FISHER: He's about 20 feet.

LUCAS: Understand he's 20 feet?

FISHER: Roger.

LUCAS: Which way you gonna land?

FISHER: I'm gonna make a 180 degrees, come in to the southeast.

LUCAS: OK. Well, then, we'll come up behind you and strafe paralled to your heading with you.

FISHER: OK, I'm rolling in now.

Unknown: Make it slow or you'll lose it.

LUCAS: I'm right behind you, Bernie. I took a hit in my pitot system, and I'm smoking a little.

HAGUE: OK, I'm right back at your six o'clock, Luke.

LUCAS: OK. Ahh, do you see any smoke?

HAGUE: Negative. It looks pretty good.

LUCAS: OK, my air speed's gone to hell, and my hydraulic pressure's fluctuating.

HAGUE: All right. You want me to stay with you?

LUCAS: OK, Bernie, you gonna land out of this one?

Unknown: Skosh

Unknown: (garbled) in trail ???

Fighter: Five-Two, Oxford 81, over.

FAC: Oxford 81, Birddog 52?

Fighter: Roger, we're headed your position for time on target of 1240. We're ten minutes late. We have eight 500 GPs retarded and 20 mike-mike.

FAC: All right, Sir, hold on high and dry. At the present time we have A-1H's working underneath. There's an aircraft down there at the present time and we're trying to get the pilot out.

Unknown: (garbled) all aircraft

Fighter: This is (Call sign) 07-1. We're still orbiting up here at 20,000.

FAC: Roger, hold high and dry for now, Sir.

Fighter: Roger.

Fighter: Ahh five one, this is Congo 56 with eight napes and eight bombs and 20 mike mike.

FAC: Roger, stand by. The weather underneath is not too good for napalm at the present time.

Fighter: Roger.

HAGUE: :Bullshit

Unknown: (Call sign) Bird Dog 52.

LUCAS: OK, Paco, you in trail with us now?

LUCAS: Hobo 51, Hobo 03.

Unknown: Zero three, uh, Shoeseller 03. ???

LUCAS: Roger, go ahead, Jim.

GUNTER: Roger, which kind of help do you need? We're about three miles up the valley.

LUCAS: OK, Jim, do you read me?


LUCAS: OK, Babe, come on down the valley. As you come down the valley you run over that airstrip, pick up a heading of one five zero. And as you run down, you can run the napalm right down the east side of the runway.

GUNTER: Understand. 150 down the east side of the runway. OK, got that. Pete?

HOUK (Jims Wingman): Roger Dodger, Jim.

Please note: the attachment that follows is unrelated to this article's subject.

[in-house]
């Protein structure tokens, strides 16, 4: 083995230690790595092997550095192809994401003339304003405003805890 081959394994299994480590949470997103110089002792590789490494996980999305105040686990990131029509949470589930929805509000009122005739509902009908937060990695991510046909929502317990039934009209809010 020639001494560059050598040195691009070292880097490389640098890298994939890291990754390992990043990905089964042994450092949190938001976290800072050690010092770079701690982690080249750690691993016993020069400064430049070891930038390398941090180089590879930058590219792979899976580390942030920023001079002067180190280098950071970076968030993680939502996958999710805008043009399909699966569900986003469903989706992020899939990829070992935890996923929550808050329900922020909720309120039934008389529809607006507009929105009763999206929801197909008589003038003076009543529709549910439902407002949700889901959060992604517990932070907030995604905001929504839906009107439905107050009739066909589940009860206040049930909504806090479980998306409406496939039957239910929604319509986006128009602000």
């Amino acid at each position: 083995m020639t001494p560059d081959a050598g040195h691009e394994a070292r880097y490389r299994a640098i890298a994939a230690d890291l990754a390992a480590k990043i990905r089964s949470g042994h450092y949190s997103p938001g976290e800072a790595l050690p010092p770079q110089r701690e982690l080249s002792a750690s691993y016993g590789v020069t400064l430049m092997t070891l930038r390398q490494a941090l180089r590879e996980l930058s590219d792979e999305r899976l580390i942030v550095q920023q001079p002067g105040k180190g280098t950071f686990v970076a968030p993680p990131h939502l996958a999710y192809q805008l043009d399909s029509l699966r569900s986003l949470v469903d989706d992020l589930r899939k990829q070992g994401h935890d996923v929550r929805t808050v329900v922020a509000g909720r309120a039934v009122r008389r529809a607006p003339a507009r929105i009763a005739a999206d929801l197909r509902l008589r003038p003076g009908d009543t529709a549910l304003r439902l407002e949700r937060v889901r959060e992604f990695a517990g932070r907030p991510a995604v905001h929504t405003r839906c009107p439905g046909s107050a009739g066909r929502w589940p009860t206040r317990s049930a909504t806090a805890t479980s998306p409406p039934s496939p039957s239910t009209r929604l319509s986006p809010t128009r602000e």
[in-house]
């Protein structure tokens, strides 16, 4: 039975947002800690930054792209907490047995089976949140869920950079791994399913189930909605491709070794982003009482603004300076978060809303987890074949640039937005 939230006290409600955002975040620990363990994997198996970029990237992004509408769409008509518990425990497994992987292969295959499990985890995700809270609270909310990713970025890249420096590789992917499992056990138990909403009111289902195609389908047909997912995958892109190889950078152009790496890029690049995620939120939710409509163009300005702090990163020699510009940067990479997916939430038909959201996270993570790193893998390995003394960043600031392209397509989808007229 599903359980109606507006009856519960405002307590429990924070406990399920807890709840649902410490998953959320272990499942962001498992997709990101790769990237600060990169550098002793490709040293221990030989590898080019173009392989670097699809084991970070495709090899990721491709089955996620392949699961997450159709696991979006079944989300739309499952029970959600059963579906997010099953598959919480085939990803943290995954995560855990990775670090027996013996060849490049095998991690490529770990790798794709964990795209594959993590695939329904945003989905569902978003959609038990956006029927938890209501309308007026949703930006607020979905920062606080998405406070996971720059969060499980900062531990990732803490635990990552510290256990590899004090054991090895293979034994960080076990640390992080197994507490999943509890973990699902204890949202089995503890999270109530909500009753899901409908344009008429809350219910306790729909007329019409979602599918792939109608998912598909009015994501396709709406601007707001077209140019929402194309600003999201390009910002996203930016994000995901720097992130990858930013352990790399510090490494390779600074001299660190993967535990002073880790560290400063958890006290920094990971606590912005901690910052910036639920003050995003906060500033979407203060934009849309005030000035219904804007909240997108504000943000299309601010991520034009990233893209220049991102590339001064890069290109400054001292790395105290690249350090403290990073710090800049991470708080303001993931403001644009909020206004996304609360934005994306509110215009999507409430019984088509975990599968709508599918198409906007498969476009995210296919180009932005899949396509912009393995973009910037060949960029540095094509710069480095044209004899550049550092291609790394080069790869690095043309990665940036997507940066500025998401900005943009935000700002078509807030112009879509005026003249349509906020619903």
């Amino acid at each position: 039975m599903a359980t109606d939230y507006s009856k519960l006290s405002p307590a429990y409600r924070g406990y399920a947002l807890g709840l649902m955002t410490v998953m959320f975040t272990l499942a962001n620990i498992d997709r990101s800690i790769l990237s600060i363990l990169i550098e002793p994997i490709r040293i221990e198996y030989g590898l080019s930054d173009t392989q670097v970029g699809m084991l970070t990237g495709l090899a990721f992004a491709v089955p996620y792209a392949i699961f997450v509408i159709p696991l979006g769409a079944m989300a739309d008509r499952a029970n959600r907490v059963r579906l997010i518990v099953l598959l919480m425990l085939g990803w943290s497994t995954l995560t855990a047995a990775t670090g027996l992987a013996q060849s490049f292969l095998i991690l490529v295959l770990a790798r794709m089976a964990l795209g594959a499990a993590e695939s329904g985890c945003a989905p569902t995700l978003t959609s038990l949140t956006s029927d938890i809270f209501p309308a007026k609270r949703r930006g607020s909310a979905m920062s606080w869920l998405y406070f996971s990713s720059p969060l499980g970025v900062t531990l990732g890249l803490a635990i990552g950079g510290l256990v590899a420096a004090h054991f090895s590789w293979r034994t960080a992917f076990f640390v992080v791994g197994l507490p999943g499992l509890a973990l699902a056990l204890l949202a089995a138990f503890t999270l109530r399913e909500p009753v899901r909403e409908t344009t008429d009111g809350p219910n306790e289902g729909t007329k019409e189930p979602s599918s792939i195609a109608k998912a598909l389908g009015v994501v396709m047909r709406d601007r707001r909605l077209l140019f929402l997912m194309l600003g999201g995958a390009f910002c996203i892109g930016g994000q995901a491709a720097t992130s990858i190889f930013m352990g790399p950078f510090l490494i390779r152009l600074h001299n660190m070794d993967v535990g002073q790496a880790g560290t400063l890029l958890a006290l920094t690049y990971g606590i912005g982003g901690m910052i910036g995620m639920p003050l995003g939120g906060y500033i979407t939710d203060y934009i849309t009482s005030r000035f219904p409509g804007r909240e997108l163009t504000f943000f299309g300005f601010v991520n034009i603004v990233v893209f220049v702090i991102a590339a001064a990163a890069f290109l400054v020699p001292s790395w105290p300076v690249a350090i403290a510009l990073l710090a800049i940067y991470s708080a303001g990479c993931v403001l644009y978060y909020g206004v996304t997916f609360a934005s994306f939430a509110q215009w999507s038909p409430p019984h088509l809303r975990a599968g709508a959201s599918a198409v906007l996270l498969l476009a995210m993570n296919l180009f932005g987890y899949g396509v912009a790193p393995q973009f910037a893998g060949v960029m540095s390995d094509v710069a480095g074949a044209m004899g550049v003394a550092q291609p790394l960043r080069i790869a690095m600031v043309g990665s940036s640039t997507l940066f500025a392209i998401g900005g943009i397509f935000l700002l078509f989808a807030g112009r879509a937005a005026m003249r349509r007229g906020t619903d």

LUCAS: You'll see quite a bit of smoke.

GUNTER: OK, I see an aircraft down there to the left. Who's that? You?

LUCAS: No, I'm coming down the east side of the runway now. Why don't you come down one time and look it over.

Fighter: OK, this is Hobo 21, we're up here Luke.

Birddog 52: Hobo 21, Bird Dog 52.

FAC: Roger 52, we're orbiting the airfield to the North at 6000 feet.

LUCAS: OK, let's hit everything Denny, except the Fort.

HAGUE: Roger, I gotcha....I'm winchester (out of ammo).

LUCAS: OK, so am I. Let's keep making pases though. Maybe they don't know it.

HAGUE: Roger.

LUCAS: OK, Jim, the area's smoking pretty badly, and you'll see an airacraft burning on the runway. Bernie's taking off to the north.

GUNTER: OK, understand to the north. OK, I can see him. Is he rolling now?

HAGUE: Roger - Roger.

LUCAS: OK, get the east side Denny.

HAGUE: Roger - Roger, Babe.

GUNTER: OK, where do you want those trenches strafed, Jon?

LUCAS: OK, you got us in sight? We're breaking off. I'm coming left.

GUNTER: OK, Where you want the strafe here? Right on the east end of the runway?

LUCAS: Yeah, put it all down the east side of the runway, in the grass area. Put a couple of bursts in there and then get hold of Barry.

GUNTER: OK. Get a hold of who?

LUCAS: Correction, it'll be Hound Dog 23 if he's still up.

GUNTER: OK, right here, we'll be going right in now.

LUCAS: OK, all the gun fire is over here on the East side in these trees.

GUNTER: OK, Luke, you got a chopper comin' in up here to the north. Uh, he may be able to get the pilot out.

LUCAS: We already got him out.


Return to Skyraider Association Site Index